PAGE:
Forget gambling, medical marijuana, or strip clubs. No, the real controversial issue at this week's D.C. council session, the one that really riled up the members? Snow-shoveling. Specifically, what actions should be taken against homeowners who do not shovel their sidewalks when it snows.
Council member Mary Cheh is proposing to fine owners if their sidewalks are not cleared within 8 hours after a storm.
"This is not something that is a novel experiment," says Cheh. "Major cities across the country have laws such as this, and they are enforced."
The District has a sidewalk snow law on the books, but as lawmakers admit, it's wrapped in a lot of red tape. The measure requires the attorney general to go court to get a judgment against the homeowner. Since 1920, when the law was first passed, that's happened a grand total of one time.
But Cheh's proposal struck a nerve with many on the council.
Chairman Kwame Brown summed up the opposition, saying, "Residents are tired of getting ticketed for everything."
Jim Graham offered an amendment that residents could only face fines if their streets had already been plowed by the city.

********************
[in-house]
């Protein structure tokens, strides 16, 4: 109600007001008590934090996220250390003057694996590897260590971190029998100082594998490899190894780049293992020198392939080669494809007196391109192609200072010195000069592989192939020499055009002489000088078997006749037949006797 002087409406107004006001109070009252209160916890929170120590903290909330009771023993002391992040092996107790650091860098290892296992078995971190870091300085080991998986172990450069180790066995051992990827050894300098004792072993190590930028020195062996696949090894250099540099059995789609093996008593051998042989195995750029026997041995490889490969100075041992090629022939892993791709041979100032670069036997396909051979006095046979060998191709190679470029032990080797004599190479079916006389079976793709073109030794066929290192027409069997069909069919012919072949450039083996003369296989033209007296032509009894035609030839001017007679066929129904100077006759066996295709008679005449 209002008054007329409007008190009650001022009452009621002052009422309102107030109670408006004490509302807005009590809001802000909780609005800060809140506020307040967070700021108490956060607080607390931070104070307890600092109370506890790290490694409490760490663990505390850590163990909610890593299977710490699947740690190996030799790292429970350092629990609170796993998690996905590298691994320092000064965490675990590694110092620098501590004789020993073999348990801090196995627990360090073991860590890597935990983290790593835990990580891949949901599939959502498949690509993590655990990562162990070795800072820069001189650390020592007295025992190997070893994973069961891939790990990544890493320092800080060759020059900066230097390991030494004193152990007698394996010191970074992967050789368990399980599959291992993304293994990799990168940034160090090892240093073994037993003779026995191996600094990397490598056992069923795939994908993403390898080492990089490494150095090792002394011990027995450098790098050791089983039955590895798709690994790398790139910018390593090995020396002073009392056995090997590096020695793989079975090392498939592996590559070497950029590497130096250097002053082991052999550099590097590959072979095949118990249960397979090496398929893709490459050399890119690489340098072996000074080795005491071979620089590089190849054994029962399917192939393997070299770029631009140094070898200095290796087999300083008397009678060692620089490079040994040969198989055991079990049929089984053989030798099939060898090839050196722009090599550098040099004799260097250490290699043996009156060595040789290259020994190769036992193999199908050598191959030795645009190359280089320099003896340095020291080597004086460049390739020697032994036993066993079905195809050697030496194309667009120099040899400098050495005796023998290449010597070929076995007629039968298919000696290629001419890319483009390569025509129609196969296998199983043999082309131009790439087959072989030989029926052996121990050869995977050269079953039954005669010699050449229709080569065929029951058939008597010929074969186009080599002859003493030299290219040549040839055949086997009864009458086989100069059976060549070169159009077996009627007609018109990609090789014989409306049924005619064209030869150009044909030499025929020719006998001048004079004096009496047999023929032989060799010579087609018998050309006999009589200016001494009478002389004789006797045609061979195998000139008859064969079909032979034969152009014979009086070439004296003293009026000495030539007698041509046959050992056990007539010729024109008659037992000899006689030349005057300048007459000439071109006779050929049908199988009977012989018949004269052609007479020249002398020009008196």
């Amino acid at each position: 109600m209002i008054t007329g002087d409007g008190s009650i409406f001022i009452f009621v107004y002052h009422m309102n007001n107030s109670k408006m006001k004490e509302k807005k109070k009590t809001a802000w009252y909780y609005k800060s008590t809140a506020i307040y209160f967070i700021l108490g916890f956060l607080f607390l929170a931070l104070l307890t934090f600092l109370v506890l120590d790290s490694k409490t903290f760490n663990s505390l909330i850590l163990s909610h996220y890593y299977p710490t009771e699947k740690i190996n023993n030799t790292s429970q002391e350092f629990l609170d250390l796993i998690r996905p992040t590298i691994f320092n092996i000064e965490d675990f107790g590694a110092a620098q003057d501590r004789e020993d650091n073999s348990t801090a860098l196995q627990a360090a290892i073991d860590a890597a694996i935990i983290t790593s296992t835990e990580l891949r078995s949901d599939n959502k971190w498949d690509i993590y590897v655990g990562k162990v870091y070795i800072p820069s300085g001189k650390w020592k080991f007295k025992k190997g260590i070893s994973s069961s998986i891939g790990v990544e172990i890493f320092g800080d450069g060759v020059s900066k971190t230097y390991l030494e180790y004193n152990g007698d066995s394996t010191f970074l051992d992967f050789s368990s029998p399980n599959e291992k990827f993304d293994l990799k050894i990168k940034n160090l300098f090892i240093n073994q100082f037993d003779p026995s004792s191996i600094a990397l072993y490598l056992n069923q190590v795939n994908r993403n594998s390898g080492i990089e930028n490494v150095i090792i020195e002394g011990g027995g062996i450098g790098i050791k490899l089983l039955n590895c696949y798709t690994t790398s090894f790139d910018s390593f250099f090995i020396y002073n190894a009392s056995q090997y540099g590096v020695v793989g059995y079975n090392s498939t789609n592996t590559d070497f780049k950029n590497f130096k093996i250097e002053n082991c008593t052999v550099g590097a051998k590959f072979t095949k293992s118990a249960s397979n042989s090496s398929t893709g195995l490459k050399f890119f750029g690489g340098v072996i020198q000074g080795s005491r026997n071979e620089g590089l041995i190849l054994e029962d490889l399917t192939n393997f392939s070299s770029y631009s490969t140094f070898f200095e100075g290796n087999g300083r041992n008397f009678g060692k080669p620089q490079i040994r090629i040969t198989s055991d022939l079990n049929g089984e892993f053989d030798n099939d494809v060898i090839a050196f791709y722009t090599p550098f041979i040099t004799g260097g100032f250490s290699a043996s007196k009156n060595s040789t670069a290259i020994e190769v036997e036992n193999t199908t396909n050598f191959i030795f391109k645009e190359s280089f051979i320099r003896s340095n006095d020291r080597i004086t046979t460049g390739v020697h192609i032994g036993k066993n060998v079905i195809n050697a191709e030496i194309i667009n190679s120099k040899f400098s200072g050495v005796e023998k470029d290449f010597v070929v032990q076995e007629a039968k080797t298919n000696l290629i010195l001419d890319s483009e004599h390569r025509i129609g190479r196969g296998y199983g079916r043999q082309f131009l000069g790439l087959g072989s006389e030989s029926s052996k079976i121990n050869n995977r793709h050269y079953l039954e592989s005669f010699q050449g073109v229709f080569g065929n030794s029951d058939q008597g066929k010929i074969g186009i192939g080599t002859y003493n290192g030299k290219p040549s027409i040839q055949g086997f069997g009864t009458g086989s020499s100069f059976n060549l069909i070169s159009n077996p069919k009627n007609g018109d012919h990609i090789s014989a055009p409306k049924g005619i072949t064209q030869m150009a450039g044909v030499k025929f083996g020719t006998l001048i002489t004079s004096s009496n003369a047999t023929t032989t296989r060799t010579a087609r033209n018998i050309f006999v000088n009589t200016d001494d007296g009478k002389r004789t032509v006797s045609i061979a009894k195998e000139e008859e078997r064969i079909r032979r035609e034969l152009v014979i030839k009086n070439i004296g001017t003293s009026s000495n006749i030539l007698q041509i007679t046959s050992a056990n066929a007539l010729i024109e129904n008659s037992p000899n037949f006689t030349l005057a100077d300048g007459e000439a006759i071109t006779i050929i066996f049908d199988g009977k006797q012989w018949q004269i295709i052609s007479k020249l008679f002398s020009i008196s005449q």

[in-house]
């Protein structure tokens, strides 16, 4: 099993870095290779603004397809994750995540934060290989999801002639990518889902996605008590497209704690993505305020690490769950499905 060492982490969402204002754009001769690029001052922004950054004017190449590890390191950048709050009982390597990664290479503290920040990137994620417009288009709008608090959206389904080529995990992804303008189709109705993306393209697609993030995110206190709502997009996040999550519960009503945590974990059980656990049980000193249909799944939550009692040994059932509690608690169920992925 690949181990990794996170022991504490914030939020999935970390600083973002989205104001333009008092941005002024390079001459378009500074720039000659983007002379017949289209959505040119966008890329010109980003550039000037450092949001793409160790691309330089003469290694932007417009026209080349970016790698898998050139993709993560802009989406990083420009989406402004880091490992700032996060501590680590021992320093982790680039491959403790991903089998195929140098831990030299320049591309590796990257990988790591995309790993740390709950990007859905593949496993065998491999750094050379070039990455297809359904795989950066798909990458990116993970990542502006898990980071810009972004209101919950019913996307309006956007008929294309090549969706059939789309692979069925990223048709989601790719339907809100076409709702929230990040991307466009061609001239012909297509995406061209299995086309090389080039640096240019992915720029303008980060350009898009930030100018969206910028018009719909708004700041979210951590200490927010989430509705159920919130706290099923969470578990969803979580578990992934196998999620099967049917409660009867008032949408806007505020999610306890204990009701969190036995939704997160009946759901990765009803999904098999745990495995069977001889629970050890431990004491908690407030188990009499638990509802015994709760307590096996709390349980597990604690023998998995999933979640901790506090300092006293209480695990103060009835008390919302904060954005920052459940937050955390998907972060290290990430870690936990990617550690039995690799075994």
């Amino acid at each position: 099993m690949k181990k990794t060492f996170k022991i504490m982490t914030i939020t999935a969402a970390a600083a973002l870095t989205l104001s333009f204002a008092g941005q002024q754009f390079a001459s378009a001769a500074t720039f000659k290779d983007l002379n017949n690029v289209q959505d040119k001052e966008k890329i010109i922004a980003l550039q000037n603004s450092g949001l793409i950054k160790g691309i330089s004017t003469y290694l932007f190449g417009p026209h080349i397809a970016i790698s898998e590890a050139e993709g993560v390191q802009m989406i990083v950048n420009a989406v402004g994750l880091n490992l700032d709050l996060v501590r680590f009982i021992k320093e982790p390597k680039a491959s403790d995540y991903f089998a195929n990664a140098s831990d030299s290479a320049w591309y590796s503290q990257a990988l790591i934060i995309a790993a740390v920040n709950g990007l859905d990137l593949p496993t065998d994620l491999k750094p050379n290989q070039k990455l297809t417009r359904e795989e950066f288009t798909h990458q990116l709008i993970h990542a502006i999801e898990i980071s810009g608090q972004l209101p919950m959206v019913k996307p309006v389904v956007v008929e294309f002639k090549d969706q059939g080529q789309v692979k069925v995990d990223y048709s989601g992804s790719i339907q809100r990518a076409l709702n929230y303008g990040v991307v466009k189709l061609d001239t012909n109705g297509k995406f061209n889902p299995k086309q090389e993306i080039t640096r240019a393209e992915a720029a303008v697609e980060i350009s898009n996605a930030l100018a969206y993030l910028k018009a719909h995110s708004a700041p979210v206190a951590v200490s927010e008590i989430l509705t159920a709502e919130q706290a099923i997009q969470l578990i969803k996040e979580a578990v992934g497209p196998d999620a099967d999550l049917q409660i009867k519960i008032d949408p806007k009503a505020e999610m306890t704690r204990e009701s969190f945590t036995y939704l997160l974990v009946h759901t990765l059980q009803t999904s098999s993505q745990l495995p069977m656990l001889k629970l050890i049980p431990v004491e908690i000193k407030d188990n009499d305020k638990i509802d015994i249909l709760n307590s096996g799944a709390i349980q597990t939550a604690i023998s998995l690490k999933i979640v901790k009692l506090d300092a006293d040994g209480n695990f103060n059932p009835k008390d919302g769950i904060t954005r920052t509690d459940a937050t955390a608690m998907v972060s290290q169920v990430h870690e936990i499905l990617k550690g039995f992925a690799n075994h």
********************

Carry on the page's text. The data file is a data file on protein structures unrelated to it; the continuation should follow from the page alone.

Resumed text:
"If we are going to go this far, let's at least have D.C. government, before we start ticketing those same residents on streets that have not been cleared," says Graham.
But Graham's proposal irked Council member David Catania, who said people shouldn't be excused from doing what's right simply because the city isn't doing its job.
"That strikes me as a rotten, selfish ideology," Catania says. "I want to live in a city where we feel a responsibility to help out our neighbors."
In the end, the snow shovel measure was shelved. So for now, it looks like the District's policy for sidewalk shoveling will be a lot like what former mayor Marion Barry told a Washington Post reporter after an epic blizzard in 1979: Asked about what the city was doing, Barry dismissed the question, saying the snow would be gone in a few days.